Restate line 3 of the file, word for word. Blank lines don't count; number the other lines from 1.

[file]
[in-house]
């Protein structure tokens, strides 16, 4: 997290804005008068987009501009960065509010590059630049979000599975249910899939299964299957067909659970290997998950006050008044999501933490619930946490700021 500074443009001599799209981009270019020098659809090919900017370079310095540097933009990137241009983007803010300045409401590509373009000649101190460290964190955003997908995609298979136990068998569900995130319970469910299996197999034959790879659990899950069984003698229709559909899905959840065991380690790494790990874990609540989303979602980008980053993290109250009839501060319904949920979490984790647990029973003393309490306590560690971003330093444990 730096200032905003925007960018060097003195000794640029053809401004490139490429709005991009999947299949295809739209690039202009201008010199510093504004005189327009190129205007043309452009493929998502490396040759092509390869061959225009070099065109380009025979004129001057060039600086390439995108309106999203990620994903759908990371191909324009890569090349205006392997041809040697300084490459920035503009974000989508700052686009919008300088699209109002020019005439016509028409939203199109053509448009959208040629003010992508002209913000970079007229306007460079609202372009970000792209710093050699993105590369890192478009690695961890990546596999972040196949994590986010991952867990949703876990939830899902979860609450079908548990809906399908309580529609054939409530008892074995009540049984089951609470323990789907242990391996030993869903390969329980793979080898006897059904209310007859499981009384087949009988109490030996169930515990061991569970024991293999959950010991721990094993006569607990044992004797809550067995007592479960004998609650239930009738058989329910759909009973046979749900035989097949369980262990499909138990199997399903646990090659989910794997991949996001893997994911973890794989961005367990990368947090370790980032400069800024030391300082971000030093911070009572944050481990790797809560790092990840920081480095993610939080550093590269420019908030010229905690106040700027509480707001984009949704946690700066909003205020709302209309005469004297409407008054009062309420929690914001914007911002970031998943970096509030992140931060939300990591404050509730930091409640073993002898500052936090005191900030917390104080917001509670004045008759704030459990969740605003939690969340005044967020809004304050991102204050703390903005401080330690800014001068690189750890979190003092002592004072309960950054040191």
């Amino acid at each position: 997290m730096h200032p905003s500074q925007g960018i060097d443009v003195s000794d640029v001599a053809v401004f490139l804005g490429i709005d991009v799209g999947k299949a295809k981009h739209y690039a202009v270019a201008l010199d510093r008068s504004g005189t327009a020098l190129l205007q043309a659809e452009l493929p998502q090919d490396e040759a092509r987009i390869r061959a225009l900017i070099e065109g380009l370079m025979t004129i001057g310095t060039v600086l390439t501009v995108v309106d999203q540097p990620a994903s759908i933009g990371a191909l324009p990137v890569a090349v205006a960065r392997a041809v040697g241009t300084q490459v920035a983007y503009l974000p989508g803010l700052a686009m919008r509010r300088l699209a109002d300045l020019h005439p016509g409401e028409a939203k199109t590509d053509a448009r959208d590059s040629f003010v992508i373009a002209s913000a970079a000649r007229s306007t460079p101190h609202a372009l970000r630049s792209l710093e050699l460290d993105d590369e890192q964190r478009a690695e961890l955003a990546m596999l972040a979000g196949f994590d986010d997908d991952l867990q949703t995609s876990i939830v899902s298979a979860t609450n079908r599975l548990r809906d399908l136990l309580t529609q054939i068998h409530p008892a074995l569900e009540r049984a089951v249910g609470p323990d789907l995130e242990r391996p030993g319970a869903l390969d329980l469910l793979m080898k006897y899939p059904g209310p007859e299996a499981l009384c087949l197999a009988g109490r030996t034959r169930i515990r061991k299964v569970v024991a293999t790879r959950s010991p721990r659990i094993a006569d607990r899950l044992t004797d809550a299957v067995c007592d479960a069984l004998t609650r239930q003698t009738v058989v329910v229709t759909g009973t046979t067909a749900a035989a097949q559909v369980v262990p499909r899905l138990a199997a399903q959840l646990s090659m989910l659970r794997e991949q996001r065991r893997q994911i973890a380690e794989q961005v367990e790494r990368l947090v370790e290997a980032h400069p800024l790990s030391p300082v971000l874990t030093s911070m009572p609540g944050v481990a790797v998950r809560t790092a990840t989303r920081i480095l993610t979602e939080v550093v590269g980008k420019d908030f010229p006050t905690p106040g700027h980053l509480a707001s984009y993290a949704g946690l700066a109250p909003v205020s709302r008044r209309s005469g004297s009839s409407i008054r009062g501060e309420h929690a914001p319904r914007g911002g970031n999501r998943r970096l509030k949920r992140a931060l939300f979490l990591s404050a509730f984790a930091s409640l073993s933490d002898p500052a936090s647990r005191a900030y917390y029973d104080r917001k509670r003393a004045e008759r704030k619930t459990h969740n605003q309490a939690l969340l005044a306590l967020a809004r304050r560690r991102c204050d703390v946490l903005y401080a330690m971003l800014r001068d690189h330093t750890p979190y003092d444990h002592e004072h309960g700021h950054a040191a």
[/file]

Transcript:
């Amino acid at each position: 997290m730096h200032p905003s500074q925007g960018i060097d443009v003195s000794d640029v001599a053809v401004f490139l804005g490429i709005d991009v799209g999947k299949a295809k981009h739209y690039a202009v270019a201008l010199d510093r008068s504004g005189t327009a020098l190129l205007q043309a659809e452009l493929p998502q090919d490396e040759a092509r987009i390869r061959a225009l900017i070099e065109g380009l370079m025979t004129i001057g310095t060039v600086l390439t501009v995108v309106d999203q540097p990620a994903s759908i933009g990371a191909l324009p990137v890569a090349v205006a960065r392997a041809v040697g241009t300084q490459v920035a983007y503009l974000p989508g803010l700052a686009m919008r509010r300088l699209a109002d300045l020019h005439p016509g409401e028409a939203k199109t590509d053509a448009r959208d590059s040629f003010v992508i373009a002209s913000a970079a000649r007229s306007t460079p101190h609202a372009l970000r630049s792209l710093e050699l460290d993105d590369e890192q964190r478009a690695e961890l955003a990546m596999l972040a979000g196949f994590d986010d997908d991952l867990q949703t995609s876990i939830v899902s298979a979860t609450n079908r599975l548990r809906d399908l136990l309580t529609q054939i068998h409530p008892a074995l569900e009540r049984a089951v249910g609470p323990d789907l995130e242990r391996p030993g319970a869903l390969d329980l469910l793979m080898k006897y899939p059904g209310p007859e299996a499981l009384c087949l197999a009988g109490r030996t034959r169930i515990r061991k299964v569970v024991a293999t790879r959950s010991p721990r659990i094993a006569d607990r899950l044992t004797d809550a299957v067995c007592d479960a069984l004998t609650r239930q003698t009738v058989v329910v229709t759909g009973t046979t067909a749900a035989a097949q559909v369980v262990p499909r899905l138990a199997a399903q959840l646990s090659m989910l659970r794997e991949q996001r065991r893997q994911i973890a380690e794989q961005v367990e790494r990368l947090v370790e290997a980032h400069p800024l790990s030391p300082v971000l874990t030093s911070m009572p609540g944050v481990a790797v998950r809560t790092a990840t989303r920081i480095l993610t979602e939080v550093v590269g980008k420019d908030f010229p006050t905690p106040g700027h980053l509480a707001s984009y993290a949704g946690l700066a109250p909003v205020s709302r008044r209309s005469g004297s009839s409407i008054r009062g501060e309420h929690a914001p319904r914007g911002g970031n999501r998943r970096l509030k949920r992140a931060l939300f979490l990591s404050a509730f984790a930091s409640l073993s933490d002898p500052a936090s647990r005191a900030y917390y029973d104080r917001k509670r003393a004045e008759r704030k619930t459990h969740n605003q309490a939690l969340l005044a306590l967020a809004r304050r560690r991102c204050d703390v946490l903005y401080a330690m971003l800014r001068d690189h330093t750890p979190y003092d444990h002592e004072h309960g700021h950054a040191a």